How much ‘global warming’ isn’t global? Vijay Jayaraj and E Calvin Beisner debate two aspects of climate change: what caused the increase from the 1970s to the 1990s, and why has there been a slowdown since then There would be no climate sceptics if climate science were settled (like the science of gravity) and we knew the precise causes of planetary warming. But neither is the case. The two most debated aspects of the climate change observed in the past five decades are, first, what caused the increase in the global average of temperature measurements that prevailed from the 1970s through 1990s, and, second what caused the apparent slowdown in that increase since then. Like his fellow students in climate science, Vijay learned from his professors—at the University of East Anglia, home of the infamous Climategate scandal, which happened while he was there—that carbon dioxide emissions caused the first. But then the increase in the global average of temperature measurements did something strange. For all intents and purposes, it flat-lined. That wouldn’t have been so strange if CO2 emissions had flat-lined, too. But they didn’t. They continued rising as fast as before. The result? Well, if Vijay’s professors were right about what caused the increase in the global average of temperature measurements pre-2000, the result post-2000 was a cause without an effect: increasing emissions without correspondingly increasing global average of temperature measurements. A crucial distinction You might wonder why we’re writing of “increase in the global average of temperature measurements.” Why not simply “global warming” or, a phrase that means the same thing, “increase in global average temperature.” It’s because increase in the global average of temperature measurements (IGATM) could happen entirely without global warming (GW), that is, increase in global average temperature (IGAT). IGATM puts the focus on measurements. GW and IGAT put the focus on temperature. They assume that measurements accurately reflect what’s happening with temperature, and not just temperature here and there but temperature at the global scale. That assumption has led to widespread and persistent confusion and error. It has blinded researchers to the possibility that something other than, or in addition to, changes in temperature at the global scale, could have contributed to increase in the global average of temperature measurements. But the essential flat-lining of IGATM since around 2000—which researchers first began to suspect around 2008 and became so obvious as to be nearly undeniable by 2016—should have alerted them that their explanation of the earlier IGATM was suspect. If the apparent cause (increasing atmospheric CO2 concentration) continued, but the apparent effect (IGATM) didn’t, it should have followed that other causes were involved. What could those have been? What else might have caused significant IGATM before 2000 but far less after 2000? It’s not that nobody’s ever noticed the mismatch between continued cause and absent effect before. Climate scientists have discussed the ‘pause’ or ‘hiatus’ in GW (or IGAT) for over a decade. The pause: now you see it, now you don’t The first standard response was that the pause was too short to matter. When it stretched to about six years, advocates of the standard theory—that CO2 emissions drove the earlier warming—first told us it wouldn’t pose a problem until it lasted about eight years. As that milestone neared, they revised it to twelve years, then fifteen. When it stretched to eighteen years, that excuse fell out of favour. When observations conflicted with theory, honest, objective, self-critical scientists would have reconsidered. Instead, some tried to prove that the pause was an illusion. They did so by ‘adjusting’ temperature data in ways that minimized or even eliminated the pause. The problem isn’t with data adjustment per se. Use of different instruments, deterioration of instruments over time, changes in the environment surrounding instruments, changes in location of instruments and even of the people reading the same instruments in the same places (after all, some people are more careful than others)—all of these and more can necessitate adjustments to make readings from one time and place properly comparable with readings from another. But adjustments driven solely by those factors would tend to be random over time. Instead, an extraordinary thing happened. Data keepers at NASA, NOAA, and similar agencies in other countries ‘adjusted’ temperature data in strange ways that consistently raised later numbers and lowered earlier ones. And without apparent justification. The result? The pause seemed to disappear. Until close scrutiny by a variety of scientists exposed the shenanigans. And now even leading proponents of the theory that CO2 emissions drove dangerous warming through the last two decades of the last century admit that the pause—or at least the slowdown—in IGATM has been real, and major. So the question remains: why did the cause (rising atmospheric CO2 concentration) continue unabated while the effect (IGATM) didn’t? One set of possible reasons is that factors other than atmospheric CO2 concentration significantly affect global average temperature (GAT). These would include cyclical changes in the sun and major ocean cycles. Such changes are widely recognized. But as solutions to the challenge posed by the pause they aren’t very promising—at least not for those who are determined to cling to the theory that CO2 has been the primary cause of recent GW. If they could have caused the post-2000 pause, it follows that they could have contributed to the pre-2000 warming, too. And that then calls the whole theory into doubt. So is there another possible explanation—not necessarily instead of, but in addition to? As it happens, yes. And it’s been lurking in the background for over a decade. Warming from Urban Infrastructure (UHI) As human settlements—from small villages to mid-sized towns to giant cities—develop, they both generate heat of their own and retain heat from the sun. They become ‘heat islands’, pockets with higher temperatures than surrounding areas. Their excess heat comes from construction materials, roads, transportation, loss of vegetation, and other surfaces that retain heat. This artificial warming of urban areas is known as the Urban Heat Island (UHI) effect. As a result of UHI, temperatures measured inside villages, towns, and cities are usually higher than those taken in rural locations. The bigger the settlement, the bigger the difference. It is theoretically possible, by carefully comparing measurements taken inside cities with those taken outside them, to adjust for UHI. In practice, though, so many factors could contribute to the difference that it is impossible to quantify, with great certainty, the difference between natural warming and UHI inside any specific city. But independent studies using different data and methods, two (in 2004 and 2006) by Jos de Laat and Ahilleas Maurellis, and one by Ross McKitrick and Patrick Michaels, both concluded that UHI likely accounts for about half of warming measured over land since 1980. It follows that if we want to measure only truly global warming, not including UHI effect, we should use only measurements from rural sites. Unfortunately, we haven’t done that. As a result, UHI effect remains the elephant in the room. It has been neither resolved nor accounted for adequately by corrections. According to University of Alabama climate scientist Dr Roy W Spencer, “because UHI warming looks like global warming, it is difficult to remove from the data. In fact, NOAA’s efforts to make UHI-contaminated data look like rural data seems [sic] to have had the opposite effect.” All cities in India (where Vijay lives) display UHI effect, and the gradual increase in temperatures in them during the past three decades is no surprise. European cities also are well known for UHI. Recently, NASA’s ECOSTRESS released pictures of the UHI effect in Europe. NASA, in its July statement, highlighted the growing effect of UHI: “heat from previous days was stored by surfaces with high heat capacity (such as asphalt, concrete and water bodies) and unable to dissipate before the next day. The trapped heat resulted in even higher midday temperatures.” Likewise, UHI is well known in the United States, where Calvin lives. For example, “From 1997 to 2000, the average daily low temperature was almost 10° F higher at the Sky Harbor weather station [in Phoenix, AZ] than at a companion station 60 miles to the west ….” More broadly, for the country as a whole, the US Environmental Protection Agency “describes heat islands as urban areas, populated with over a million people, where the average air temperature is 1.8 to 5.4° F warmer than surrounding areas (and 22 degrees warmer at night).” Thermometer locations exaggerate apparent warming Thermometers may appear harmless players in the climate drama. Instead, they are a major hurdle to our efforts to make accurate measurement of global average temperature. Because of UHI effect and the improbability of separating natural warming from it, the thermometer readings from urban sites do not help, but may actually hinder, the effort to assess the actual increase in global temperatures. Despite this, scientists continue using thermometer readings from urban sites as actual indicators of global warming. Even worse, most of the thermometers are situated in cities, and the global average temperature calculated from these readings is bound to show warming, even if there were none at global scale. Spencer says the solution would be to use measurements from sites that are free from the UHI effect. “The best strategy would be to simply use only the best (most rural) sited thermometers. This is currently not done.” So, our thermometers not only are sitting at the heart of the UHI effect but also are erroneous. It is no surprise that there is an apparent rise in global temperature when measurements come from UHI-polluted thermometers. These two reasons could also be the cause behind the increasing difference between thermometer measurements and satellite temperature measurements. Unlike thermometers, satellites are free from UHI interference and a more reasonable source for the estimation of global average temperatures. So next time you hear someone blame CO2 emissions for global warming, you can explain that because of the UHI effect, a significant part of apparently global warming isn’t global at all. You can also explain that satellite data—far more accurate and not biased by UHI—show less warming than surface thermometers. If we are to make progress in our assessments of climate and how it is changing, we must acknowledge the glaring errors in our measurement technology and rectify them globally. ABOUT THE AUTHORS Vijay Jayaraj (MSc, Environmental Science, University of East Anglia, England) is Research Contributor for Developing Countries, and E Calvin Beisner, PhD, is Founder and National Spokesman, for the Cornwall Alliance for the Stewardship of Creation.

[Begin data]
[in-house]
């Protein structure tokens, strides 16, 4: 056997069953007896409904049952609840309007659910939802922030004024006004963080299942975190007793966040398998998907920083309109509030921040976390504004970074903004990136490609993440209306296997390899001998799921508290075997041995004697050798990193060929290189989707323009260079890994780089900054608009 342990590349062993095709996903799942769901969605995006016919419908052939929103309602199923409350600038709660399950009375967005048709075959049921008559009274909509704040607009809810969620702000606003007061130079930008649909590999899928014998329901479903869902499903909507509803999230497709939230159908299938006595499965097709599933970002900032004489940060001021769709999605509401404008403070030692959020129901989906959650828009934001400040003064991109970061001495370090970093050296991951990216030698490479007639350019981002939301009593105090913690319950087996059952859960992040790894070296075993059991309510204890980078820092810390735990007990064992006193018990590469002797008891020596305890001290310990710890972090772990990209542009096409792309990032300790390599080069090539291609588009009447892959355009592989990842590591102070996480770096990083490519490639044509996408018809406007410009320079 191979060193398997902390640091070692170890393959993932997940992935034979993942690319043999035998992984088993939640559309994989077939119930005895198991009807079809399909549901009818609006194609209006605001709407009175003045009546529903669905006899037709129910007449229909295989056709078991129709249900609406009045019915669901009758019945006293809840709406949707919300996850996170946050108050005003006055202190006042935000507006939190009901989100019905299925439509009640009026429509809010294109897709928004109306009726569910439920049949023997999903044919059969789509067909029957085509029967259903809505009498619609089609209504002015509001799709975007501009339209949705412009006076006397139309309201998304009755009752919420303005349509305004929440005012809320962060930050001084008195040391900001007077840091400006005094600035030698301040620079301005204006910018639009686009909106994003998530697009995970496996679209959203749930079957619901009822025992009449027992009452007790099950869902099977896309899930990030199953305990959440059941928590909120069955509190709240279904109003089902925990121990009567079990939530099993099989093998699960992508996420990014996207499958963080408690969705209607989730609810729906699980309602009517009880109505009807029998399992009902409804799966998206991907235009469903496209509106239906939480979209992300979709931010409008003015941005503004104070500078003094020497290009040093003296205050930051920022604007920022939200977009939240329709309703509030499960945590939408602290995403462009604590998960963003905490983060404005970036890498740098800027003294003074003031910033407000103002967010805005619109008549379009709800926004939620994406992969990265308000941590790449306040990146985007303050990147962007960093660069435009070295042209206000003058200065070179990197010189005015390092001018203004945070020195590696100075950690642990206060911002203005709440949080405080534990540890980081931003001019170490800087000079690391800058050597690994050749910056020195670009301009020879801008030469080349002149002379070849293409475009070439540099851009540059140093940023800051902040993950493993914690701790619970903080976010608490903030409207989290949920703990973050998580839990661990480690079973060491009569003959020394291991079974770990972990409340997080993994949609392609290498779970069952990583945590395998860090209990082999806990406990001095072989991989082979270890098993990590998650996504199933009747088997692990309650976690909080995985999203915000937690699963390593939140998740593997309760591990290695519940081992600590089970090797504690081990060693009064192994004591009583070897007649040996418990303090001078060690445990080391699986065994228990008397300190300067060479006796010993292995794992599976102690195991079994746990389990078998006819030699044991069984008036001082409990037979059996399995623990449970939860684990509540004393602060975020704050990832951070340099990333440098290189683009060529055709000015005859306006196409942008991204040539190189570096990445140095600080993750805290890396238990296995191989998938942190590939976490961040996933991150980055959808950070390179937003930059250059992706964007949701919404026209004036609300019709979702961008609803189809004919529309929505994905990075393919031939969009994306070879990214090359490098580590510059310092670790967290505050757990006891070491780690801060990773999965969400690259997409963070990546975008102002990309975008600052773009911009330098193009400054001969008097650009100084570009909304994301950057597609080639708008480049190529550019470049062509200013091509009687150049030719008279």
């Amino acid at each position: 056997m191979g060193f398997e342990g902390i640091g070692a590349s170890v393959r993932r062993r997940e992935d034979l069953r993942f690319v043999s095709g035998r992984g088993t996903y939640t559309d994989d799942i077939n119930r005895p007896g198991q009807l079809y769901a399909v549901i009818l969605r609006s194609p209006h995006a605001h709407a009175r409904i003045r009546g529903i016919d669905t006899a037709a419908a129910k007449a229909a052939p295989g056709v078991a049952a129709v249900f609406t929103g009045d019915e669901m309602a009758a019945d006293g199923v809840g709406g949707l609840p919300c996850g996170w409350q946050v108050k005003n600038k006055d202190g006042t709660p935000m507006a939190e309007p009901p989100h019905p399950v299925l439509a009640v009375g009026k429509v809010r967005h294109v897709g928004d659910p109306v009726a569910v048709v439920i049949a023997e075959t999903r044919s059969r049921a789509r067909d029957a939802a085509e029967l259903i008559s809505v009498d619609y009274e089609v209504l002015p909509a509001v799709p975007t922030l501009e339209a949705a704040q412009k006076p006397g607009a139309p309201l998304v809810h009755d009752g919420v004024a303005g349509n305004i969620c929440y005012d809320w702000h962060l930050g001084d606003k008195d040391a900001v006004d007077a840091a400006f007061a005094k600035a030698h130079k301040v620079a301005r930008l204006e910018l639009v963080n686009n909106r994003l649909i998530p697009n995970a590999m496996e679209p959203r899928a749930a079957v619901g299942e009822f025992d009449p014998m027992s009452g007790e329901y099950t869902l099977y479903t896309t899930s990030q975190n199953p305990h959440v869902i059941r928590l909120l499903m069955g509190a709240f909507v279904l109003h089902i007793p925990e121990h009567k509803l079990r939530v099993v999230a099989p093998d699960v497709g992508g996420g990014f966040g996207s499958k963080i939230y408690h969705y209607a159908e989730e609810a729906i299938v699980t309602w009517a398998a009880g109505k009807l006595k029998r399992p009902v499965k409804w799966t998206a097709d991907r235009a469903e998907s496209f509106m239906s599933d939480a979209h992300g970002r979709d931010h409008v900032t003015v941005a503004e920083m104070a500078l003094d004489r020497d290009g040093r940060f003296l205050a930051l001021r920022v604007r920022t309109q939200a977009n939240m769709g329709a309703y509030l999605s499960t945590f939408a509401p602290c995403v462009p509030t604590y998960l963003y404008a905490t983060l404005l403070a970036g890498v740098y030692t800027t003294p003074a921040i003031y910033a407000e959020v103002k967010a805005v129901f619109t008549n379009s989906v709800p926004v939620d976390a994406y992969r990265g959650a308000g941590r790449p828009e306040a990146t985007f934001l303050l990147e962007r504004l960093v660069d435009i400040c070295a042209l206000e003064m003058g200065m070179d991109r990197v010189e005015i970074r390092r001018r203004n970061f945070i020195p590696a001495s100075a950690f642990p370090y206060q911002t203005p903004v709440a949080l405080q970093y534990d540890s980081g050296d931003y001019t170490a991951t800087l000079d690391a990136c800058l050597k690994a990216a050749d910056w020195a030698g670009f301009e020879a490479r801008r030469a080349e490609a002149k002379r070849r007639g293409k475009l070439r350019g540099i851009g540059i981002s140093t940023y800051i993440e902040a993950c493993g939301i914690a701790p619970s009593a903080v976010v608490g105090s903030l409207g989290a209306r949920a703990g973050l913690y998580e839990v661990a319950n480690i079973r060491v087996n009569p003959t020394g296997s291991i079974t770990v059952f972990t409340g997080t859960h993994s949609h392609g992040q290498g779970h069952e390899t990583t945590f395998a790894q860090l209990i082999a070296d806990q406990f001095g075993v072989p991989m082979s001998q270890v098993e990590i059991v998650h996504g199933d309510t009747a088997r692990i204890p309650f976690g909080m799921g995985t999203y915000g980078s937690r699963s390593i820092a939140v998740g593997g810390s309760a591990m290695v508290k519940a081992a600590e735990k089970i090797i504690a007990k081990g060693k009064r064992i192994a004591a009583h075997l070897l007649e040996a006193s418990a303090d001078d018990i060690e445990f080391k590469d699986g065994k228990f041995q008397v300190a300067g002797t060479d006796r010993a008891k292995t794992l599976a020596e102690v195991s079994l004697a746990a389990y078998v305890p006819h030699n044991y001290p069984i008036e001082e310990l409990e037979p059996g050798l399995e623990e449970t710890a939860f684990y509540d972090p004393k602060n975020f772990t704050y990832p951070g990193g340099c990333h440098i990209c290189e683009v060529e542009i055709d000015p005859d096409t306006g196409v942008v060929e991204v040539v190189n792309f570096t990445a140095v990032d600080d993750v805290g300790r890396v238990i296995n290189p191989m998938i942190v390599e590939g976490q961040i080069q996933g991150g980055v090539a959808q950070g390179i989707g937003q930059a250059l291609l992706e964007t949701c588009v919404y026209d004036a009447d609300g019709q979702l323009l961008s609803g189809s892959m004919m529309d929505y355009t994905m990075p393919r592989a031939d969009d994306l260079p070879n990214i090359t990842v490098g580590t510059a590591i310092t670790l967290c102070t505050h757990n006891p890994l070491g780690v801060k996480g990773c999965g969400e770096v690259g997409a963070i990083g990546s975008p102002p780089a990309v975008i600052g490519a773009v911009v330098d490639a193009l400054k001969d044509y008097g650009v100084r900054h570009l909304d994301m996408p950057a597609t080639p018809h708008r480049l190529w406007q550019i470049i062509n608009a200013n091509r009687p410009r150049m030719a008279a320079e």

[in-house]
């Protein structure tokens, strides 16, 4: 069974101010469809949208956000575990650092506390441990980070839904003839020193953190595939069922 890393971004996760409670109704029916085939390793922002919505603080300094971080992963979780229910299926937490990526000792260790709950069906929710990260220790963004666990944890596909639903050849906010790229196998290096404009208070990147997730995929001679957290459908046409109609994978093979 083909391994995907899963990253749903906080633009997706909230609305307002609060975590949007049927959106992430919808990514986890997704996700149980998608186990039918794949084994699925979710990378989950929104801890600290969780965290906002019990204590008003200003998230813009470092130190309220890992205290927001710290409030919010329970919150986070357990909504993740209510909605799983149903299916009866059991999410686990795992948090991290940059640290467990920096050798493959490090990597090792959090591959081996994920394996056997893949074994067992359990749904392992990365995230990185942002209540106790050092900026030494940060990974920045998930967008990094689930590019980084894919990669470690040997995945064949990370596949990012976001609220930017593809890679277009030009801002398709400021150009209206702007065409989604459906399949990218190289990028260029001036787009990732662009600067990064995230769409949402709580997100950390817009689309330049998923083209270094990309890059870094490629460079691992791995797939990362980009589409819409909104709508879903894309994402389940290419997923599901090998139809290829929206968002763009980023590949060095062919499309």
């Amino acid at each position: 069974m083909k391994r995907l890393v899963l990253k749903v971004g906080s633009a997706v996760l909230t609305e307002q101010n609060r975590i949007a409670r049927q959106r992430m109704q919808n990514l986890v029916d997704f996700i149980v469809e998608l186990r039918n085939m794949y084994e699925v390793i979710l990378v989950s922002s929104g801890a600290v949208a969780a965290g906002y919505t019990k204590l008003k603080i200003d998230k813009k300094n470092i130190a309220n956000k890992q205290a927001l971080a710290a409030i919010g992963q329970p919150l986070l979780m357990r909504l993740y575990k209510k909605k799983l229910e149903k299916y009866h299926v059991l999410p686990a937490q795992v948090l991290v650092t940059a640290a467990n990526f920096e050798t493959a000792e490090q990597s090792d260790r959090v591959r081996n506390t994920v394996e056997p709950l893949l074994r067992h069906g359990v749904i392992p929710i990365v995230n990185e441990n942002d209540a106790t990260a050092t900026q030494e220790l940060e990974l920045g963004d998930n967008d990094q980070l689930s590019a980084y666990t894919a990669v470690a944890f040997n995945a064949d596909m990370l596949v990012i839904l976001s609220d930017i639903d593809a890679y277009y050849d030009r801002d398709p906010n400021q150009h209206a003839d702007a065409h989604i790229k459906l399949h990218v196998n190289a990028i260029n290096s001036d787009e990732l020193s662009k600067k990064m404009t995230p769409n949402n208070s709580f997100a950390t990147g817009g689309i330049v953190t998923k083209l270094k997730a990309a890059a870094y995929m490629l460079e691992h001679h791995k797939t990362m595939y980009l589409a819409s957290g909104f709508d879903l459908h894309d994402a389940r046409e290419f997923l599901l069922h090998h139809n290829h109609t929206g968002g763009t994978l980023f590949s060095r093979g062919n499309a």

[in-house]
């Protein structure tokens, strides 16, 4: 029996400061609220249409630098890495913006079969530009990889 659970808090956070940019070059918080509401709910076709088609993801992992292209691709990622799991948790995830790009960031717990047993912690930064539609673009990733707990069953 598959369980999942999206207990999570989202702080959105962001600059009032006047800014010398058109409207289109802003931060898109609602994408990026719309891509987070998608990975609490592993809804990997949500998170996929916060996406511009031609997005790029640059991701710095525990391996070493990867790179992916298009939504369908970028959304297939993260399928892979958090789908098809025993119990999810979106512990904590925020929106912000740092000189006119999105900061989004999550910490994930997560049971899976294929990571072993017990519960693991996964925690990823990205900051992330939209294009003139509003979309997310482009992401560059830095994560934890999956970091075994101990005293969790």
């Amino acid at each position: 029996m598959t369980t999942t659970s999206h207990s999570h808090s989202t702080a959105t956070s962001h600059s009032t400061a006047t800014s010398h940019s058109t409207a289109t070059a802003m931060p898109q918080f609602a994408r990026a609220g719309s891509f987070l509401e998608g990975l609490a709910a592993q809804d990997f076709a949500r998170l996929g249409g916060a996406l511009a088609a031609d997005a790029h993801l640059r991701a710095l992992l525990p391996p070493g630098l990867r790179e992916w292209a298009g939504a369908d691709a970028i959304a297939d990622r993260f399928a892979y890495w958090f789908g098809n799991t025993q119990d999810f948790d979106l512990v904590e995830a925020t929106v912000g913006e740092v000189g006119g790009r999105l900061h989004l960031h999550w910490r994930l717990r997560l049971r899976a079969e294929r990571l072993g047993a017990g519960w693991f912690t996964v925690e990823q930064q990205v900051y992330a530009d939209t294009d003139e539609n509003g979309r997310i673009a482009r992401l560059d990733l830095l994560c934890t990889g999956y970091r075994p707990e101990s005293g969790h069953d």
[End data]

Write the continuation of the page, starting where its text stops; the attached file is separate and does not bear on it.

If we are to make progress in our assessments of climate and how it is changing, we must acknowledge the glaring errors in our measurement technology and rectify them globally